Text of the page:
It has been such a relief to stop worrying about unwanted pregnancy. I had actually forgotten how much stress was associated with pregnancy risk now that it is gone from my life.
46 | Los Angeles | Three children
I was very, very sure I didn’t want any more kids, so there was no ambivalence about that. At my hospital, it’s a three-step process to get a vasectomy — first you watch an online video, then you go in person to the urologist to sign paperwork, and then you get the surgery. Each step requires an appointment. I had done the first two steps and was all set to have surgery in April of 2020, but then the pandemic halted all elective surgeries. Unfortunately, in that time, I accidentally got my wife pregnant, and she had to have an abortion. That was an extra catalyst to get the vasectomy ASAP no matter what, and I started the whole process over about a year later.
The procedure was easy. The worst part was lying on the operating table with my junk hanging out waiting for the urologist to be ready. There’s something about making small talk about your job and local sports teams while a guy swabs your genitals with iodine — it’s not great. That and shaving my balls, which I’d never done (and never will again, God willing!). The only actual pain I felt was one part where the doctor was cauterizing my vas deferens and must have strayed a bit too far in one direction or the other because I felt an electric jolt in my balls. But it was a fraction of a second, and that was it.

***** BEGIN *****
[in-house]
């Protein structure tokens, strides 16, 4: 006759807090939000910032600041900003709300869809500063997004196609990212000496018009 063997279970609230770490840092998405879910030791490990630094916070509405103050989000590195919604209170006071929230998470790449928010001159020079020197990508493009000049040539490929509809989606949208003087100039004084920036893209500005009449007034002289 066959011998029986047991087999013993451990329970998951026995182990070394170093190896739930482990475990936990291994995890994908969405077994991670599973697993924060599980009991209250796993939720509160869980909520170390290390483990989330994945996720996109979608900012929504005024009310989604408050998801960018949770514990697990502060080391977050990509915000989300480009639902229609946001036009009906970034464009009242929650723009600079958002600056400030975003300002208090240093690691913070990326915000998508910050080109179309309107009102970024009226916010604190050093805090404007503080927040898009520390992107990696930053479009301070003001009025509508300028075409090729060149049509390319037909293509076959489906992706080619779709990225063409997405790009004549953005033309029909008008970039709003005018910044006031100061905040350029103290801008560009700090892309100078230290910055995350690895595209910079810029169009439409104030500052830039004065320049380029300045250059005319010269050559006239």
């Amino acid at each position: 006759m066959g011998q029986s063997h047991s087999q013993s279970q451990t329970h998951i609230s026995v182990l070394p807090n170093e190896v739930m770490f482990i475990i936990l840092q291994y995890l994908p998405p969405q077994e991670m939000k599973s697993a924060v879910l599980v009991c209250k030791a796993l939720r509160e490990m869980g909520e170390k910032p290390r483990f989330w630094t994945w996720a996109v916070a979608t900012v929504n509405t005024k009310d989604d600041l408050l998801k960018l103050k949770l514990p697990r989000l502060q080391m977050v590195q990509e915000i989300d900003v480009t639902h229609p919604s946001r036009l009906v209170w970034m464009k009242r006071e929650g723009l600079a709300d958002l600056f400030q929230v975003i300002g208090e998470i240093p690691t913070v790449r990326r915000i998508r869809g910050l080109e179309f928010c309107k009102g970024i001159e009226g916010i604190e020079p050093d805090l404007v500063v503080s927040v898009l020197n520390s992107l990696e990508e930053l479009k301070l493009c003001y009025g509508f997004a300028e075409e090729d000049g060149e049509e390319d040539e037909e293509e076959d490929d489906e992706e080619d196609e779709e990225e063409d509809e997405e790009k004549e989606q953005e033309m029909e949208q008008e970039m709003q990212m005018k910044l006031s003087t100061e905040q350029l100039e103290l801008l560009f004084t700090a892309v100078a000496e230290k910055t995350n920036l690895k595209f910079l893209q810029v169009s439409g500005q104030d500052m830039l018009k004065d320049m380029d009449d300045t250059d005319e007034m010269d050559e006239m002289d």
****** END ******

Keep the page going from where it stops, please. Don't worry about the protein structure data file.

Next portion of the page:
To guys on the fence I’d say: First, don’t be afraid — it’s not a big deal of a procedure at all. Second, this is one of the only times you’ll have as a parent or a partner where you will have a real reason to sit around and do nothing. Not only can you do that and not feel guilty, feel good about it! You’re doing something responsible! And let’s face it, women have to deal with a lot when it comes to contraception. Getting a vasectomy is the least we can do.
40 | Illinois | Two children
I went to a general surgeon to have the procedure done… Big mistake. I should have realized this was going to go bad when the surgeon required my then-wife to be at my consultation to give permission for me to have the procedure. Despite this red flag, my first vasectomy was a breeze... Unfortunately, it also didn’t work. After seeing no decline in sperm count, the doctor called me to come back to have the procedure performed again. I impolitely told him what I thought of him, his practice, and the entire process.